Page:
The remainder of this article is divided into five sections including a review of literature, methods of the inclusion/exclusion process, measures used for coding the seminal definitions, results of the research, and conclusion.

REVIEW OF LITERATURE
The U.S. has approximately 45 million youth athletes ranging in age from 6 to 18 years old (DiFiori, et al., 2014). Youth sports in the U.S. have numerous positive effects on participants when the environment is protective and nurturing. However, per the National Center for Education Statistics and Bureau of Justice, 28% of all students in the U.S. in Grades six through twelve have experienced bullying or have felt bullied (U.S. Department of Education, 2013). In comparison, one in three youth athletes will be the victim of an act of bullying either by their fellow athletes or their coaches (Lereya, Copeland, Costello, & Wolke, 2015). It is of interest to compare statistics between the school and athletic environments, because in the U.S., these two coexist in education.

Research has proven that an increased risk in young adults of mentally related health issues such as anxiety, depression, and self-harm or suicide are directly related to bullying. These same findings also advise that being bullied has comparable, and in some cases worse, long-term adverse effects on the mental health of young adults when compared to being maltreated (Lereya, Copeland, Costello, & Wolke, 2015).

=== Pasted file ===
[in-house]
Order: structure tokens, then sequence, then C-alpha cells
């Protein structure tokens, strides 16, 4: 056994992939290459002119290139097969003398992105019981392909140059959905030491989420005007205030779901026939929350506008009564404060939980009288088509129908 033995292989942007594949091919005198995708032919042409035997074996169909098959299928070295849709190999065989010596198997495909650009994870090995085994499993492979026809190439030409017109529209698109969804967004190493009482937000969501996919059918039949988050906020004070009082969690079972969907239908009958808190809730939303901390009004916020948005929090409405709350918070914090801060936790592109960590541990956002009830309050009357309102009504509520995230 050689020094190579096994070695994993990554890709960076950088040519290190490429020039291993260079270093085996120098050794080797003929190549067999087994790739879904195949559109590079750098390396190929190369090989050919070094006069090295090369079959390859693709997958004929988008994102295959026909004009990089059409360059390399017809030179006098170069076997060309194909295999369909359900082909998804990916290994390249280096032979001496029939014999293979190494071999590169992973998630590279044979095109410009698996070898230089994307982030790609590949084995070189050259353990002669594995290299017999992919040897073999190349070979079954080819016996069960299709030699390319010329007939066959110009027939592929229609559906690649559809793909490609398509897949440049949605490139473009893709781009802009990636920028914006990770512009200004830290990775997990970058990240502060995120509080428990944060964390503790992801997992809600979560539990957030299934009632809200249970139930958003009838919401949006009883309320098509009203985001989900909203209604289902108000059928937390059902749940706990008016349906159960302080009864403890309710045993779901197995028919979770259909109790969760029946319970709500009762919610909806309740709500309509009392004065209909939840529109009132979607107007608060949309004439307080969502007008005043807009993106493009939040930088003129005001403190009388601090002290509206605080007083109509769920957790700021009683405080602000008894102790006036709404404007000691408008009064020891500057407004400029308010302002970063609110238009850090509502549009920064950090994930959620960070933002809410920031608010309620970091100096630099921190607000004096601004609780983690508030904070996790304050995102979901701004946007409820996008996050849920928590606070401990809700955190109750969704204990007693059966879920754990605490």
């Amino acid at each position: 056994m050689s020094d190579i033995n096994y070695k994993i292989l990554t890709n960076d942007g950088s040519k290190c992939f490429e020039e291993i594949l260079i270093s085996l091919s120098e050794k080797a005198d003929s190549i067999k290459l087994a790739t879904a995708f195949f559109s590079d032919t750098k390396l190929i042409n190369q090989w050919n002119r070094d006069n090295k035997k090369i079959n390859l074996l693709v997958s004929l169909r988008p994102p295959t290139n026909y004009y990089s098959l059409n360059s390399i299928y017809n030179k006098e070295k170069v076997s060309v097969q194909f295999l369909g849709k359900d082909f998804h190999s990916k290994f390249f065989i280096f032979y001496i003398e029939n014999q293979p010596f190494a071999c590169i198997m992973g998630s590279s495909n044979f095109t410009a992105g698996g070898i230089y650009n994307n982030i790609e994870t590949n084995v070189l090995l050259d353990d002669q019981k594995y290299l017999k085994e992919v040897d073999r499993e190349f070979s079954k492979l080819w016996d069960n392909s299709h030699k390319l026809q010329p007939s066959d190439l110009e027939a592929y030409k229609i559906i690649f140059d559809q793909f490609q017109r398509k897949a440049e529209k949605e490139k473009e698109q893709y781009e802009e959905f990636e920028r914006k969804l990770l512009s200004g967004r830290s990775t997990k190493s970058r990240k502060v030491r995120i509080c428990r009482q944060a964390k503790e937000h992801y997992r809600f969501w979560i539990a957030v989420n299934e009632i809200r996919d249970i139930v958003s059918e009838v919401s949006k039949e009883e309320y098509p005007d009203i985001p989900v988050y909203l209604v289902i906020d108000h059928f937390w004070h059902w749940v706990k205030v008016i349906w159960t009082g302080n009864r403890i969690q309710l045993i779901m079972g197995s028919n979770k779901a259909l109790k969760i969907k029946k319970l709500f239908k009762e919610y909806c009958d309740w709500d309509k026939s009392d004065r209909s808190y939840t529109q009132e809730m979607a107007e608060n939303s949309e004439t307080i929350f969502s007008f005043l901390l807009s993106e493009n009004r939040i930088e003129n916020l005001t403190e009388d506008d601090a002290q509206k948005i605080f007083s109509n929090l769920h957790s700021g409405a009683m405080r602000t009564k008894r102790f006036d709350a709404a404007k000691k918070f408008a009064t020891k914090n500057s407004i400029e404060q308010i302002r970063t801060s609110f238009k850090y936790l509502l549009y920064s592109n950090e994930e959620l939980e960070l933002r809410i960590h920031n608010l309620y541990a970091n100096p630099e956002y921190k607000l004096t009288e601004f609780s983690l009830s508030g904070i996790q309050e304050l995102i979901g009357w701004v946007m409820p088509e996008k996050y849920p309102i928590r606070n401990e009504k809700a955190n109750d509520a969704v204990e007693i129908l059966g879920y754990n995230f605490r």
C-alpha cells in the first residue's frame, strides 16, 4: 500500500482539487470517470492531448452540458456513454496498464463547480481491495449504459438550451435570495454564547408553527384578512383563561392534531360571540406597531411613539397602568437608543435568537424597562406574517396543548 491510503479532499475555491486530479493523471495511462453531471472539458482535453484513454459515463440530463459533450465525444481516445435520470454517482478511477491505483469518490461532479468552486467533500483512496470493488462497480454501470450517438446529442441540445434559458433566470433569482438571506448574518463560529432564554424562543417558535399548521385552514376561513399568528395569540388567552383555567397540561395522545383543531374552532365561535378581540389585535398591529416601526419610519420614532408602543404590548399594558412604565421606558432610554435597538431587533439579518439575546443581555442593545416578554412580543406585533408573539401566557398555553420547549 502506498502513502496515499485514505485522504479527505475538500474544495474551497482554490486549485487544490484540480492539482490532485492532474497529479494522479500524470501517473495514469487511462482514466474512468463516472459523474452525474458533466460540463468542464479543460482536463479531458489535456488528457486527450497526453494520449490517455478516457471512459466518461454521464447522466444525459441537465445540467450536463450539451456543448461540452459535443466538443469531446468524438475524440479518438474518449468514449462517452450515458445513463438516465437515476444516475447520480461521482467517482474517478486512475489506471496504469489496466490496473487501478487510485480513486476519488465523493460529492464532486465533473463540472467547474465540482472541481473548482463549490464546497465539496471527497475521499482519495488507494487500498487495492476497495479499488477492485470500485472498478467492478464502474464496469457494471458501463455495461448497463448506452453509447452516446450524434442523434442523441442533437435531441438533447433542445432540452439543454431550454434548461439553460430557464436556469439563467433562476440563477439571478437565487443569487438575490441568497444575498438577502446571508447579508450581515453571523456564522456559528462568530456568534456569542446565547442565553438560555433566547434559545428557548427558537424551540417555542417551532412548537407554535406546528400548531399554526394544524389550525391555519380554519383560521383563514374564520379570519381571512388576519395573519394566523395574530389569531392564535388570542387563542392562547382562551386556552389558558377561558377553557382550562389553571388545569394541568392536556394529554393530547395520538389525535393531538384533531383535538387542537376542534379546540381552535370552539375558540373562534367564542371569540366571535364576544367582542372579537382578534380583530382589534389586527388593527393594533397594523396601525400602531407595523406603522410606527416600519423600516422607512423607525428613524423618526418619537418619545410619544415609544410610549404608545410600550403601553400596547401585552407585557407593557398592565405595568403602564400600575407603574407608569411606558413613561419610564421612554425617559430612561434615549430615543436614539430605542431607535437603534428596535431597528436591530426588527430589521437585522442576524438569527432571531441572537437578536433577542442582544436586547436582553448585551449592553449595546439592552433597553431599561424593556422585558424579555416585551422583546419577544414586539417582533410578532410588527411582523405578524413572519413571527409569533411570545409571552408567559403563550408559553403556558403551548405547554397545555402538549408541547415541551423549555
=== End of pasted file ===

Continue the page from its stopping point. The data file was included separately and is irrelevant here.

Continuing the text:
Based on research, 90% of all students between fourth and eighth grade have been victims of bullying at some point in their lives (Schinnerer, 2009). With this number, it is safe to assume that these incidents are not peer bullying. Schinnerer (2009) also reported that 45% of teachers surveyed reported conducting themselves in a bullying manner and based on these results, it could be concluded that 50% of coaches have bullied an athlete. This percentage does not specify how many athletes in total were bullied, but just the number of individual coaches who have used bullying techniques.

In recent years, there has been wide interest in bullying and the effects it has on the victims. The hypothesis that the term bullying is defined similarly across fields is potentially accurate but without a unified definition with inclusion of areas that are effected is counterproductive to research and prevention. There is a great possibility that everyone who reads this literature review will have a different idea of what bullying means and the perception of the identifying terms that can be related to their personal experiences and surrounding. Because of this, the term bullying can be misused, which can undermine any possibility of identifying victims and punishing the bully (Rivers, 2013). Though the researcher agrees with Rivers’ assessment that the term bullying can be misused, he overlooked what the researcher considers an important point that this misuse is a direct consequence of an incomplete definition.